DC Drug Arrests

D.C. drug arrests are often complex and could result in serious penalties for the offender. This is why it is vital for someone to know their rights during an arrest and how legal counsel can help them avoid charges or have them mitigated. If you have been arrested for a drug offense, contact a well-trained defense lawyer right away to get started on your case.

Arrest at the Scene of the Crime

There are typically two different ways in which a person can be arrested. The most common manner in which someone gets arrested in D.C. is at the scene of an alleged crime. For example, if a person is driving in D.C. and gets pulled over for a traffic infraction, such as speeding or having a broken tail light, the police can:

  • Conduct an investigation
  • Potentially ask the driver questions
  • Ask the driver to step out of the vehicle
  • Arrest the person on the scene if the police have probable cause to believe that a crime has been committed

In those situations, the police do not need to first get a warrant to conduct that arrest as long as the arrest is around the same time as an alleged crime.

Traffic Stop Arrest

Another example of how a D.C. drug arrest can take place is if the police conduct a traffic stop and claim they see cocaine lying on the passenger seat. The police can search the vehicle, seize the cocaine, and arrest the driver claiming that there was probable cause to believe that the driver was in possession of that cocaine. When a person is arrested in this scenario, they would be transported to the nearest police district station to be booked and processed (fingerprinted, photographed, and paperwork filled out). In those circumstances, the police can also speak to witnesses or try to interrogate the person that they arrested.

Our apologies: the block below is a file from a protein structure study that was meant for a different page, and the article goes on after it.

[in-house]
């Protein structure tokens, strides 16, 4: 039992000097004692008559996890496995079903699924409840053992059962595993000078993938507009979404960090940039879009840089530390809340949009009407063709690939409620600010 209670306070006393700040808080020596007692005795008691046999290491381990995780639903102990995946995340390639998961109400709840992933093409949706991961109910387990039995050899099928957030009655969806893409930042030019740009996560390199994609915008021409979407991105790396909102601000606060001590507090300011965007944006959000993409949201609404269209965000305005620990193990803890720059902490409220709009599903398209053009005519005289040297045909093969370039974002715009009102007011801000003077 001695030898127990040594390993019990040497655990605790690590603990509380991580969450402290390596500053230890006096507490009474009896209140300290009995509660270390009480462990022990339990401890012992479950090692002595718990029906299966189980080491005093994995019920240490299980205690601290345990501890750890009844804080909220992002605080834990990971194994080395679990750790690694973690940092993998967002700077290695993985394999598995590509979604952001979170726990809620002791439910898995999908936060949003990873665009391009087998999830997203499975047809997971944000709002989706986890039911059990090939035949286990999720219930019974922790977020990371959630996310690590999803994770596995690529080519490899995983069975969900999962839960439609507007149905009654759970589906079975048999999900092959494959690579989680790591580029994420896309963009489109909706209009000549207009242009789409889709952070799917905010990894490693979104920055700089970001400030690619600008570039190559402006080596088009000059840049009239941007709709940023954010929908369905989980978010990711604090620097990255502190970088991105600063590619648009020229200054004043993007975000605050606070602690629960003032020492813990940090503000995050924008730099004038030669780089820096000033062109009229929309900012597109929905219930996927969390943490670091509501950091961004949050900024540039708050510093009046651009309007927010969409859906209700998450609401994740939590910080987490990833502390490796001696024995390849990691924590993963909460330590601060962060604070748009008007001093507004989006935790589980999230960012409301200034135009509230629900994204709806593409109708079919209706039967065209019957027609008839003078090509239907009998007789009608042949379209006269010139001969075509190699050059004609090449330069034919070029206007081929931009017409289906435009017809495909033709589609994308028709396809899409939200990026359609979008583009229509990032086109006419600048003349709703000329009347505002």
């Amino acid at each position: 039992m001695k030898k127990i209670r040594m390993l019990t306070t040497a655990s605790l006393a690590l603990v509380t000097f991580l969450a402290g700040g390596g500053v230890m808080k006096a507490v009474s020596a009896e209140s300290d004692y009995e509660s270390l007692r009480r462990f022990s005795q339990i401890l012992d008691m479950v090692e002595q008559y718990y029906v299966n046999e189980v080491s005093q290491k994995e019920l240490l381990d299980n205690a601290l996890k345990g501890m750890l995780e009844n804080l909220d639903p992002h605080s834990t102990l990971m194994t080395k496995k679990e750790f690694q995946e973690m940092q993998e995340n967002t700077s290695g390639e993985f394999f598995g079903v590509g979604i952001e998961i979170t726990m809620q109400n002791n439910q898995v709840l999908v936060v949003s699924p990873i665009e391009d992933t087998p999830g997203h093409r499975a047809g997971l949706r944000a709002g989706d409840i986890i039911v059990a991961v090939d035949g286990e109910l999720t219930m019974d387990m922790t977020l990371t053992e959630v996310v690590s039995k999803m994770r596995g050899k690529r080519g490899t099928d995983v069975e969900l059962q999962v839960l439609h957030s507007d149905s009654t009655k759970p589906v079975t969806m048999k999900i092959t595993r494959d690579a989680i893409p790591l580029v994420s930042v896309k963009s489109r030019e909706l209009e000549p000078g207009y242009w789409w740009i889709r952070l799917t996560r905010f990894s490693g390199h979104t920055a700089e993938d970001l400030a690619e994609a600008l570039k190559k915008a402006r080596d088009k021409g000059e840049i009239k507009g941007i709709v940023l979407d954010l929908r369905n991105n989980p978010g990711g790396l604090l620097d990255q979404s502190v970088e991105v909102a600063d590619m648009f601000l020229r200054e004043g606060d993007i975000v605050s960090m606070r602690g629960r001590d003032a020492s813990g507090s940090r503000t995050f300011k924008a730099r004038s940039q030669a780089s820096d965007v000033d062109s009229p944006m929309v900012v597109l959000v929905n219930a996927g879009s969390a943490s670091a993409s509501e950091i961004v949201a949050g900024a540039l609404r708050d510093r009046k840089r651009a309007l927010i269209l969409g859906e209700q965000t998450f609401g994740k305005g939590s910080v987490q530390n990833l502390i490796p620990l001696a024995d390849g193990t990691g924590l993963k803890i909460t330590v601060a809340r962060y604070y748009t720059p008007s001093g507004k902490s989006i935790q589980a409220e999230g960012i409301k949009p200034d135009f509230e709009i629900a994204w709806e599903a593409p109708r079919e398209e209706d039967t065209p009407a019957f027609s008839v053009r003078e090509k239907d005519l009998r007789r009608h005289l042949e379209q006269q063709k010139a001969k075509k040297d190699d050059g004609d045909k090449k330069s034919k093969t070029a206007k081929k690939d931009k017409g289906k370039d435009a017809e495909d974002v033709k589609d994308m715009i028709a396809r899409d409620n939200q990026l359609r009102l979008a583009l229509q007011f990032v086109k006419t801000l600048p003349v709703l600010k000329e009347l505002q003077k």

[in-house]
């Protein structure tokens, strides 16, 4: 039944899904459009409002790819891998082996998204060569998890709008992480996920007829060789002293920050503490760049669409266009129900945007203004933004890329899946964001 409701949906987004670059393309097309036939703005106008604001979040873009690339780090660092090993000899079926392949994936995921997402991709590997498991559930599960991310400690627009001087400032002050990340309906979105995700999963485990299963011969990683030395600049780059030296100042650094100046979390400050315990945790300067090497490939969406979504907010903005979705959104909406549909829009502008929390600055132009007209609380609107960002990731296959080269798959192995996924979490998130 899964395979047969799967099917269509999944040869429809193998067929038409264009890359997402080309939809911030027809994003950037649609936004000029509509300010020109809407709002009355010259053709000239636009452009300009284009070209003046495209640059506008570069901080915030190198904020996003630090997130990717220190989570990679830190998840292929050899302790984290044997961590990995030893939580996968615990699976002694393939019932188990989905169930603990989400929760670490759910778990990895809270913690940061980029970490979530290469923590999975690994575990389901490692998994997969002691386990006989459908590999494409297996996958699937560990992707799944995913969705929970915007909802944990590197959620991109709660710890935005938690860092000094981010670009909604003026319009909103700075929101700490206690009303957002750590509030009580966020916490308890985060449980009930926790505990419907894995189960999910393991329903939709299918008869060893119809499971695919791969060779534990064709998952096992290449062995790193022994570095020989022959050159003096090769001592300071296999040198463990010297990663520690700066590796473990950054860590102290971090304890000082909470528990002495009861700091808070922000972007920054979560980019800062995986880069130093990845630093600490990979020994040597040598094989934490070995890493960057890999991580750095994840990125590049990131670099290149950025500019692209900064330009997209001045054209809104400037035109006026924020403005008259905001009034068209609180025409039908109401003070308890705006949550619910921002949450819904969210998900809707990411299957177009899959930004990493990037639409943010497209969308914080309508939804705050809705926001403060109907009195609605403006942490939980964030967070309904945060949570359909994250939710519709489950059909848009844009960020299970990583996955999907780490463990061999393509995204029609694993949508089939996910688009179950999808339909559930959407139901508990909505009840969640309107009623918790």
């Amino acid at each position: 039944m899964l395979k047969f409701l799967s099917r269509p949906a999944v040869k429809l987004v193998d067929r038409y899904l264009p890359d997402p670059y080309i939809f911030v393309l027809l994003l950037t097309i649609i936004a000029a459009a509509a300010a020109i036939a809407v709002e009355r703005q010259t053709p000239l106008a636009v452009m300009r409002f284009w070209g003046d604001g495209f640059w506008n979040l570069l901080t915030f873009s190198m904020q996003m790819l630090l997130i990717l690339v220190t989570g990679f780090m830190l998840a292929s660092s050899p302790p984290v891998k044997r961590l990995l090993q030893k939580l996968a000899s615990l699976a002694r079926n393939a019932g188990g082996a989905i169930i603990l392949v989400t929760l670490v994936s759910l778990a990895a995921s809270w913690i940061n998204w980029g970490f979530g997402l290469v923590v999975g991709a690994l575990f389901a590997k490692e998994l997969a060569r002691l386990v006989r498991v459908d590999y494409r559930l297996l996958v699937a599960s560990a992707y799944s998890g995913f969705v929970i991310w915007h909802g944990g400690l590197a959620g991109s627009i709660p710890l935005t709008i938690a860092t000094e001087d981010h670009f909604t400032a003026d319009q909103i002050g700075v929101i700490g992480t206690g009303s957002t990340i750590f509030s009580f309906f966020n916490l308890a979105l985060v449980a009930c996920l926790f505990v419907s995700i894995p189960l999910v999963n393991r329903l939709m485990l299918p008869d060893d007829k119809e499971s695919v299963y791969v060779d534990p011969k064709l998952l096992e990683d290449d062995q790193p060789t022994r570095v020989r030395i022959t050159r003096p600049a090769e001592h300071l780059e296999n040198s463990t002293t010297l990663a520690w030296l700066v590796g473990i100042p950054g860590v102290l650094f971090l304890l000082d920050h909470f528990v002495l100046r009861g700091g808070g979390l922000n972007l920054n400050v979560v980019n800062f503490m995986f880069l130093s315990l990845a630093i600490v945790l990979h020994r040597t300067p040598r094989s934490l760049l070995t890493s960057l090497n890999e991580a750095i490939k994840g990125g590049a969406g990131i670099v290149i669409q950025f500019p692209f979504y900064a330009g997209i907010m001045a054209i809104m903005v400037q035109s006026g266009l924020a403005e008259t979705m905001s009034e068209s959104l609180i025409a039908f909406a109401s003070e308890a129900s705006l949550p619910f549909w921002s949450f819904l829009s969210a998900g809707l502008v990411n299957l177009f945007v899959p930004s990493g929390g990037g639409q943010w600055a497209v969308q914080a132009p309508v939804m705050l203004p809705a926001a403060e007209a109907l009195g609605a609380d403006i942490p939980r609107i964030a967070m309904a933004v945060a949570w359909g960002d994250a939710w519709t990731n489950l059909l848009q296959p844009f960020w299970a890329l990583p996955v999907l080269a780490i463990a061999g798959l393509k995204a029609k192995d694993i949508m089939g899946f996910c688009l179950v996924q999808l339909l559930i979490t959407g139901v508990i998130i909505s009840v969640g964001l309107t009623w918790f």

Arrest Warrant

If the judge finds that there is probable cause to make an arrest, they will issue a warrant. An arrest warrant is a long process and could potentially take days, weeks, or months before an arrest is made. In situations where a person is arrested on an arrest warrant, they would not be eligible to be released directly from the police station. They would first have to be brought before a Magistrate Judge to be considered for release, even in situations where a person is being charged with a misdemeanor level offense.

Arrest Process

Once a person has been arrested and the police want to interrogate them, the officer first has to read them a Miranda Warning. This means that the police have to notify the person that they have been placed under arrest and that they are not required to answer the officer’s question. The officers have to repeat that warning and have the person sign off confirming they understand their rights to remain silent, and confirm that they are waiving that right and are willing to answer questions. Once the person is arrested, booked and processed, the police make a determination whether that arrestee can be released directly from the police station with the citation to come back to court.

Felony and Misdemeanor Drug Charges

For a person who has been arrested on an allegation of a felony level charge, those arrestees are not eligible to be released directly from the police station. Arrestees in those situations would have to be taken from the police station directly to court where they would appear before a judge who would then determine whether they are eligible to be released while their case is pending. For people who are arrested on misdemeanor drug possession charges with no or minimal criminal history, they will likely be eligible to be released on citations directly from the police station. That means that they would not have to post a bond or a bail, and would simply be released from the station with a citation which notifies them of their initial court appearance date.

For more information regarding D.C. drug arrests, call an attorney.